Bringing Awareness to Cultural Appropriation Through Policy

Bringing Awareness to Cultural Appropriation Through Policy

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Elizabeth Nguyen started this petition to California State Senate and

Nowadays, multiple incidents of cultural appropriation have been circulating throughout the media in addition to creative industries, driving Internet outrage and sensitivity all over social media platforms given the rising awareness of race relations. Fashion brands such as Dior and Gucci, renowned for their luxury fashion, have been accused of practicing cultural appropriation; surprisingly, they remain unchanged and get away with their wrongdoings. Another revolves around the company, Kick It Sport, where they have taken the traditional Chinese game, Jianzi, and marketed off the shuttlecock as an invention of their own. It was until they received immense backlash on Tik Tok and Instagram that they gave credit to its origins with the excuse that they “had no idea of the game’s roots”. Their Instagram comments have been limited in attempts to maintain their reputation with their Tik Tok account being deleted as a result of confrontations.  


How does cultural appropriation deviate from cultural appreciation or exchange?

Cultural appreciation pays homage to an ethnic culture by seeking to understand and educate oneself of another culture in efforts to broaden their knowledge and connect with others cross-culturally. Such appreciation contributes to the exchange of cultures. Whereas, cultural appropriation differs from acculturation, cultural appreciation, or cultural exchange in the sense that appropriating a certain ethnic group’s culture is deeply rooted and constitutes a form of colonialism: cultural components are taken from ethnic/racial minorities by members of a dominant ethnic/racial group. These elements tend to be used for personal gain, utilized outside of its significance or against their respects even when aware of the context. Sometimes, appropriation can be made unintentionally due to the lack of broad expertise in the sociology of race and ethnic relations. As a result, such malpractices can bring offense to communities around the globe, not just in a commercial context but also in a social context. 


According to Susan Barkataki, cultural appropriation is based on a system of oppression and involves two key factors: power imbalance and harm to the source culture. The harm can be from disrespect, for instance treating a Buddha statue as a decoration, or material harm-- the harm of systemic inequity. Usually, capitalism is linked to appropriation. This can oftentimes be tricky with individuals commenting that “it’s just fashion” or “it’s just a hairstyle” or “it’s just an outfit”. Why are people so outraged? Well, the reason people are so upset is due to the power imbalance, that imbalance can be the double standard behind the matter. That dominant culture group doesn’t experience the same oppression or disprivileges that an individual from a subordinate group experiences for doing the same thing. In fact, they would be celebrated as avant-garde, or that they perpetuated this “new wave” when the person from that culture group is ridiculed for practicing their culture. We would see this occur with African American culture as society correlates their hairstyles with unprofessionalism and pimp culture.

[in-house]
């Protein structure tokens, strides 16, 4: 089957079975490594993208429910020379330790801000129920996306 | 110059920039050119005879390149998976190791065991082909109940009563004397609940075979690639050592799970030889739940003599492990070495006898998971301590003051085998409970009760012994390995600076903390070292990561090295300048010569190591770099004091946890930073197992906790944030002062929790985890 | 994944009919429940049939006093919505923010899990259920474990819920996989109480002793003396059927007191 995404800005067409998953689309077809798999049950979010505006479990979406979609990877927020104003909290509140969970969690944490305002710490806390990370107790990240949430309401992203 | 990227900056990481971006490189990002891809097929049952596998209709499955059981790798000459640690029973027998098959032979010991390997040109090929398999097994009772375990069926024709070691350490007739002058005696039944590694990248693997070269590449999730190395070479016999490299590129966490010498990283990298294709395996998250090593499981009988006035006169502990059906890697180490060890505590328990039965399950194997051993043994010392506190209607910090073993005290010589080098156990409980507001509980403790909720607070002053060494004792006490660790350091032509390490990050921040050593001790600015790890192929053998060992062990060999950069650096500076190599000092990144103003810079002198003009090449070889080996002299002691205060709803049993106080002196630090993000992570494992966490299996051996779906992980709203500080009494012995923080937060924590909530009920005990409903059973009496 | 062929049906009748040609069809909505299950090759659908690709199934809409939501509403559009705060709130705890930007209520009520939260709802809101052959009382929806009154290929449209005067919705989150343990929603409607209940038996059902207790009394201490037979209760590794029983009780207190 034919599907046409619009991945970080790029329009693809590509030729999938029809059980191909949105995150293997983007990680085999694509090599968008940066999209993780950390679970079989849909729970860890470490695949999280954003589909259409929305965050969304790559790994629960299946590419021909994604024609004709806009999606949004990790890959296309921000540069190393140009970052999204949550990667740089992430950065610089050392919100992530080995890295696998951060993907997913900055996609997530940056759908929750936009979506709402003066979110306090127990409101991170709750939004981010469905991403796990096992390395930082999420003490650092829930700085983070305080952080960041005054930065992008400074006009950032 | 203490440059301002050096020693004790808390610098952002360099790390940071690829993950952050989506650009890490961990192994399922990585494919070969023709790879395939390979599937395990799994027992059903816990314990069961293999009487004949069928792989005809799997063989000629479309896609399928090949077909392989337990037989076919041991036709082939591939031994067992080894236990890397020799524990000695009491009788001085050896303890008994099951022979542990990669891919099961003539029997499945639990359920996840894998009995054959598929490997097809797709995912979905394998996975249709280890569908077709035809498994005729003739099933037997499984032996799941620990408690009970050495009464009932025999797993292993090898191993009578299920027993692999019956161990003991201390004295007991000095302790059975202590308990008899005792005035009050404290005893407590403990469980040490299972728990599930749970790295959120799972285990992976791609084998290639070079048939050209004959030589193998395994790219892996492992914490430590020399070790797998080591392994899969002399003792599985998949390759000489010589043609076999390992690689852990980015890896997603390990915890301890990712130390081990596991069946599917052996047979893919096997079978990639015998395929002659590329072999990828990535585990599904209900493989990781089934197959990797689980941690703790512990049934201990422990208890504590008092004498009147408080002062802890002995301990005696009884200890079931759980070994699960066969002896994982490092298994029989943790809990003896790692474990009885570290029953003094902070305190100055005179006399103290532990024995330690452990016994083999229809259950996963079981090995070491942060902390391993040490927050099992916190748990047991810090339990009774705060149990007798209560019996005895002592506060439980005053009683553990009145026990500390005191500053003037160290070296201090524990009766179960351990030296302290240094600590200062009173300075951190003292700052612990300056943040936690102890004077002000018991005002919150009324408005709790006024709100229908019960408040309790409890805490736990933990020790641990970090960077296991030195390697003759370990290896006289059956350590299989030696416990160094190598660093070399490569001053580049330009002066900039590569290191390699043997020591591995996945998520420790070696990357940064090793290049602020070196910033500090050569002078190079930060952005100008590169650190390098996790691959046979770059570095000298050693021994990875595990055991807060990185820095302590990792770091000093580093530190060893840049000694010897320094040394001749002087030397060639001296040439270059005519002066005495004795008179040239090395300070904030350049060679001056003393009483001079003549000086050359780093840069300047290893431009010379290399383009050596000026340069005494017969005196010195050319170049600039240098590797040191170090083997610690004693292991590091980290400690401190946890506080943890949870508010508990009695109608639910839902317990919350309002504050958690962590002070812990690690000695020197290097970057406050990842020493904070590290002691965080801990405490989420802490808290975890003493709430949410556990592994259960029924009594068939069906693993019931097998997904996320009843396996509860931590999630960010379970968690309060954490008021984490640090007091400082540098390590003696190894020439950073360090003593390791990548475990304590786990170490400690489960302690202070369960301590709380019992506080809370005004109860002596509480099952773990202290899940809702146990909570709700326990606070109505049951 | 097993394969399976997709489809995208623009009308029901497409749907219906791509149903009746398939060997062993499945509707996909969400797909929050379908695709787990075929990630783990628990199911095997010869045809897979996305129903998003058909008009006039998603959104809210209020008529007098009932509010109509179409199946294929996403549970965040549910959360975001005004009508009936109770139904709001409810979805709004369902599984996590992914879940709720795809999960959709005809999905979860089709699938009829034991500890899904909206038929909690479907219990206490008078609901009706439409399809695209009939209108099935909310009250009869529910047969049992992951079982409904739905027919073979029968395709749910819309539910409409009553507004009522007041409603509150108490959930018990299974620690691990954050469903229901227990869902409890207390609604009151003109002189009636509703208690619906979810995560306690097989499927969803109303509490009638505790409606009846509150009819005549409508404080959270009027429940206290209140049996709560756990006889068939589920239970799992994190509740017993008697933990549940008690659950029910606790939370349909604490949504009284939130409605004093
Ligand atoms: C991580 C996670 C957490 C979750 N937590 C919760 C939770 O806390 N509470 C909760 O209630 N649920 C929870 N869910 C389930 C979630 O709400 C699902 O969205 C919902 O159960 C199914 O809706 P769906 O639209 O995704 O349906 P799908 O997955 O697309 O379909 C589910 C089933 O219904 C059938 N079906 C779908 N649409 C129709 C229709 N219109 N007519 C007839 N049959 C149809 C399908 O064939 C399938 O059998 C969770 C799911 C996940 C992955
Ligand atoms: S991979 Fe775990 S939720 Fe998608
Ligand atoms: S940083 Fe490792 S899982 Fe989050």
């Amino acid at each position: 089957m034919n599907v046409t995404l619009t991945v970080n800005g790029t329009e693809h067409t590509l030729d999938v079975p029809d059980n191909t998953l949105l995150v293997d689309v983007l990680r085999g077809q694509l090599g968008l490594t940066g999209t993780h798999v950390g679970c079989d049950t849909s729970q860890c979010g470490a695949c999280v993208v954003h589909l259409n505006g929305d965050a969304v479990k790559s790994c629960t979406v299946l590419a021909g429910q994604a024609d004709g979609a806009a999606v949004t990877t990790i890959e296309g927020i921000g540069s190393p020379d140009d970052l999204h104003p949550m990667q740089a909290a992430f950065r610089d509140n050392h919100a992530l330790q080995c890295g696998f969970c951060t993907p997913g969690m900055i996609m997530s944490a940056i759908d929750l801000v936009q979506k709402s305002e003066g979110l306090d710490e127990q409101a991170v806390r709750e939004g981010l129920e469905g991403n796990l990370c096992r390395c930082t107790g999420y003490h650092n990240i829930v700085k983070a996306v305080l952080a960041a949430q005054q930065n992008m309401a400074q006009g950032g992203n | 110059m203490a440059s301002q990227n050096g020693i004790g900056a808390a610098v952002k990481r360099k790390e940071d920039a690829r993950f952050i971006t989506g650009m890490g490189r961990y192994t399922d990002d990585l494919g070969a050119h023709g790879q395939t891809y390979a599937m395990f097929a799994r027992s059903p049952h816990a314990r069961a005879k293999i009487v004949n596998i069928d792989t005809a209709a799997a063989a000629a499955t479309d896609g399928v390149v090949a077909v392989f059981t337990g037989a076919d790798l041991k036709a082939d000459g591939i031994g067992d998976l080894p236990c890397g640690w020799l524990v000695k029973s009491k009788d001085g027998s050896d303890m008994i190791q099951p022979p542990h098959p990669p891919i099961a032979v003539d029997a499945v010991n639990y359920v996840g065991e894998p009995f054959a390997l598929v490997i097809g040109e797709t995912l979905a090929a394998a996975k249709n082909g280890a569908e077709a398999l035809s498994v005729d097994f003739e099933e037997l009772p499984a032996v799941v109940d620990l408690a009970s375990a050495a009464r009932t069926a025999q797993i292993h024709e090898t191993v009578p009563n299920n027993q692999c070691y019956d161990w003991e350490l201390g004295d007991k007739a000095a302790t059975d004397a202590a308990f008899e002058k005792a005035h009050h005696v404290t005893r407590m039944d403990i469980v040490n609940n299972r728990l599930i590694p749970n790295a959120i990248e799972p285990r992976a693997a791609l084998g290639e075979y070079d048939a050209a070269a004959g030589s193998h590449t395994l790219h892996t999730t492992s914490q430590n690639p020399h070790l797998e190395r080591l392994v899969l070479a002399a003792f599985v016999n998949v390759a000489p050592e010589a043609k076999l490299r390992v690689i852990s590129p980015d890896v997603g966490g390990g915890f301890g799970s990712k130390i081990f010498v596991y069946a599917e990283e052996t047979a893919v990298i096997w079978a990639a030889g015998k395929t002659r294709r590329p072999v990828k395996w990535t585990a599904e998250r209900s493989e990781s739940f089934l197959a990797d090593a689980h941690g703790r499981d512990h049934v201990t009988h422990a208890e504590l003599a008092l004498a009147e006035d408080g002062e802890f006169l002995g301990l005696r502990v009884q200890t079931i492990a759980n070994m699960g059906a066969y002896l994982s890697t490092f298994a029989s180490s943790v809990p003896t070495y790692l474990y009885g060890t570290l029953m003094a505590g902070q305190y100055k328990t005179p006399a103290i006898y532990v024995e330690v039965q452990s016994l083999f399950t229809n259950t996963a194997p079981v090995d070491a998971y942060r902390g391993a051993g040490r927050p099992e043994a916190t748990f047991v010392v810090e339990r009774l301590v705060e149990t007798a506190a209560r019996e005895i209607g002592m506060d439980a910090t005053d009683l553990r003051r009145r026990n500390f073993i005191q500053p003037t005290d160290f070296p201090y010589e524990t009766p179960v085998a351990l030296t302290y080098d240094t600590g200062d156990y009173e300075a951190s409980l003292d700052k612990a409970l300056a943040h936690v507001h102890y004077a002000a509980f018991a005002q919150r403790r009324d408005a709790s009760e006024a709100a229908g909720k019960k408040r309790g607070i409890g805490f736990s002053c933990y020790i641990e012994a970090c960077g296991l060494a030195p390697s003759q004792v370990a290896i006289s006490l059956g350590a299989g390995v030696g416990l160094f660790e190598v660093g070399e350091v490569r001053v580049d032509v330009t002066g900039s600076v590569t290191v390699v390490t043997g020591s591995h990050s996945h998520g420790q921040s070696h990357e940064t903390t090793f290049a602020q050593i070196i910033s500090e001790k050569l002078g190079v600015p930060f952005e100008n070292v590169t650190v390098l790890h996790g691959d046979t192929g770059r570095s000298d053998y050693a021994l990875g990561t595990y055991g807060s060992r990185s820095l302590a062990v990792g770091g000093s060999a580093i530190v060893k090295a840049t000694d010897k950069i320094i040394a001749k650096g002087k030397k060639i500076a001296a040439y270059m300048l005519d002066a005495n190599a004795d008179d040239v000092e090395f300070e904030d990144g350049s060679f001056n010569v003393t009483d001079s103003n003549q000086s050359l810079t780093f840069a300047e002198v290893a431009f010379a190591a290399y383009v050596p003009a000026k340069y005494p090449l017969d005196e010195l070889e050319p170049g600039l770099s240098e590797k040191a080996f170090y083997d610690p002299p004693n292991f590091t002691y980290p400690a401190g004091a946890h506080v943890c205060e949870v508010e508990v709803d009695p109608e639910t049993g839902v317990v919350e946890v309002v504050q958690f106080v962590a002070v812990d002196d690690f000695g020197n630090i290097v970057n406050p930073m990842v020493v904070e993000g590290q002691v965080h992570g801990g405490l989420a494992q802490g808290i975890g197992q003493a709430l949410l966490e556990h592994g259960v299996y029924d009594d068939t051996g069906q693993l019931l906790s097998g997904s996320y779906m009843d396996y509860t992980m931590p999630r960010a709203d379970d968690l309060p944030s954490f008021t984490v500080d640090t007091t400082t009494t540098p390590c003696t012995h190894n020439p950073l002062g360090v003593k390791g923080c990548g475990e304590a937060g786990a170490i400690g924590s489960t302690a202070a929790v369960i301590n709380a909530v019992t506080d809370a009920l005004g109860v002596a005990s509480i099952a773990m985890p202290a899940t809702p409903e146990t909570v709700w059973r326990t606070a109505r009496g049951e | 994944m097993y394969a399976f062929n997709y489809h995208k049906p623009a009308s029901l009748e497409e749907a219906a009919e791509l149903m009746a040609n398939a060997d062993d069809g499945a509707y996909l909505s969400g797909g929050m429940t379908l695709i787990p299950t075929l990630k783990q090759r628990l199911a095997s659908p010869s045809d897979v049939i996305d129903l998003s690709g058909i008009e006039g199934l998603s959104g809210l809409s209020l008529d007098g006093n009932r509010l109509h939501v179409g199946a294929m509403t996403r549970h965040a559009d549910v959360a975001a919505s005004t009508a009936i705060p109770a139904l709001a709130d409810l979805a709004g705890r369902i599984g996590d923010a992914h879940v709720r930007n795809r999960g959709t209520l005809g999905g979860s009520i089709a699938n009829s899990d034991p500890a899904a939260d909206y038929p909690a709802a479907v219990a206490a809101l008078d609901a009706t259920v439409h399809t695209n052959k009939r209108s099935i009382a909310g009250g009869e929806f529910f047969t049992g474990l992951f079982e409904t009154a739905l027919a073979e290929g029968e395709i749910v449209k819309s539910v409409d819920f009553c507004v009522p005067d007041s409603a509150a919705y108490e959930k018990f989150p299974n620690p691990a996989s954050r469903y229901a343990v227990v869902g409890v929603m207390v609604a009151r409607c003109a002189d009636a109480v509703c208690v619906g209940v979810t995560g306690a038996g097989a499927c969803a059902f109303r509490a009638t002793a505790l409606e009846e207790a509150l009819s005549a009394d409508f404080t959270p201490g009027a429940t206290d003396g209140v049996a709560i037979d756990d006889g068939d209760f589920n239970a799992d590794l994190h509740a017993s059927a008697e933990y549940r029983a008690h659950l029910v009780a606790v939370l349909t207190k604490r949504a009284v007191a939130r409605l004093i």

What can we do?

A solution would be drafting a policy within creative companies: fashion, entertainment, art, marketing, and beauty. This policy will bring cultural appropriation into conversation between employees as an indication that these companies are aware of the implications of cultural appropriation. In the Heart of the Beast Puppet and Mask Theatre in Minneapolis has recently developed a similar policy to respond to instances of appropriation; created through several revisions and feedback from staff, artists, and board members in hopes to make this matter a huge conversation within the theatre community. Their policy is believed to be the first of its kind. I believe that expanding a similar policy to other creative companies would bring awareness within their designated communities and prevent further incidents that could potentially harm racial/ ethnic groups. A disclaimer is that the policy will not be intended to shame or ban acts of cultural misappropriation as this can occur unintentionally. It will lay out a process, if necessary, that can result in disciplinary action. Though, the overall goal for this policy is conversation, not condemnation as HOBT states.

Reference: https://hobt.org/equity/cultural-appropriation-policy/

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